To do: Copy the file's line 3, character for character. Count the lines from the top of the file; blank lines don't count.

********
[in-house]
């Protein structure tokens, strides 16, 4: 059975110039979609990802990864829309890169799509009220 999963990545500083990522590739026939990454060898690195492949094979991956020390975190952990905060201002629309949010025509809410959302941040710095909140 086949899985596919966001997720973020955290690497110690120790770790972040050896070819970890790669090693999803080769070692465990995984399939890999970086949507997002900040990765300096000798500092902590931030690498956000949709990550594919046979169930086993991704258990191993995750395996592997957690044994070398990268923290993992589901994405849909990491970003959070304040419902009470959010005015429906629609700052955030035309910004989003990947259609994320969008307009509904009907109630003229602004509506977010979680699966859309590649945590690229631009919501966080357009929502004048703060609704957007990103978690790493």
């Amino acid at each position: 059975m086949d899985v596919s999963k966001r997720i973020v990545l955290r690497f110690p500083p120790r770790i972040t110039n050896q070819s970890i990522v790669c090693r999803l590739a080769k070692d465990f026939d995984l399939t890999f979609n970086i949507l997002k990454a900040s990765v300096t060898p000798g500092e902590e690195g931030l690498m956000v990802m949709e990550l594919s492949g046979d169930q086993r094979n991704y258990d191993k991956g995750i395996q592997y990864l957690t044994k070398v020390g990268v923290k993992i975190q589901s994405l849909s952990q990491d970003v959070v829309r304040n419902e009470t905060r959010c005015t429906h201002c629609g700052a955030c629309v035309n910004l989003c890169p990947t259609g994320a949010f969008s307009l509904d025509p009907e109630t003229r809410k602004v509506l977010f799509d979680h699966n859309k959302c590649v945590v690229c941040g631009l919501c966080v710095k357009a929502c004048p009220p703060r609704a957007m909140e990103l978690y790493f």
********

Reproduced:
């Amino acid at each position: 059975m086949d899985v596919s999963k966001r997720i973020v990545l955290r690497f110690p500083p120790r770790i972040t110039n050896q070819s970890i990522v790669c090693r999803l590739a080769k070692d465990f026939d995984l399939t890999f979609n970086i949507l997002k990454a900040s990765v300096t060898p000798g500092e902590e690195g931030l690498m956000v990802m949709e990550l594919s492949g046979d169930q086993r094979n991704y258990d191993k991956g995750i395996q592997y990864l957690t044994k070398v020390g990268v923290k993992i975190q589901s994405l849909s952990q990491d970003v959070v829309r304040n419902e009470t905060r959010c005015t429906h201002c629609g700052a955030c629309v035309n910004l989003c890169p990947t259609g994320a949010f969008s307009l509904d025509p009907e109630t003229r809410k602004v509506l977010f799509d979680h699966n859309k959302c590649v945590v690229c941040g631009l919501c966080v710095k357009a929502c004048p009220p703060r609704a957007m909140e990103l978690y790493f």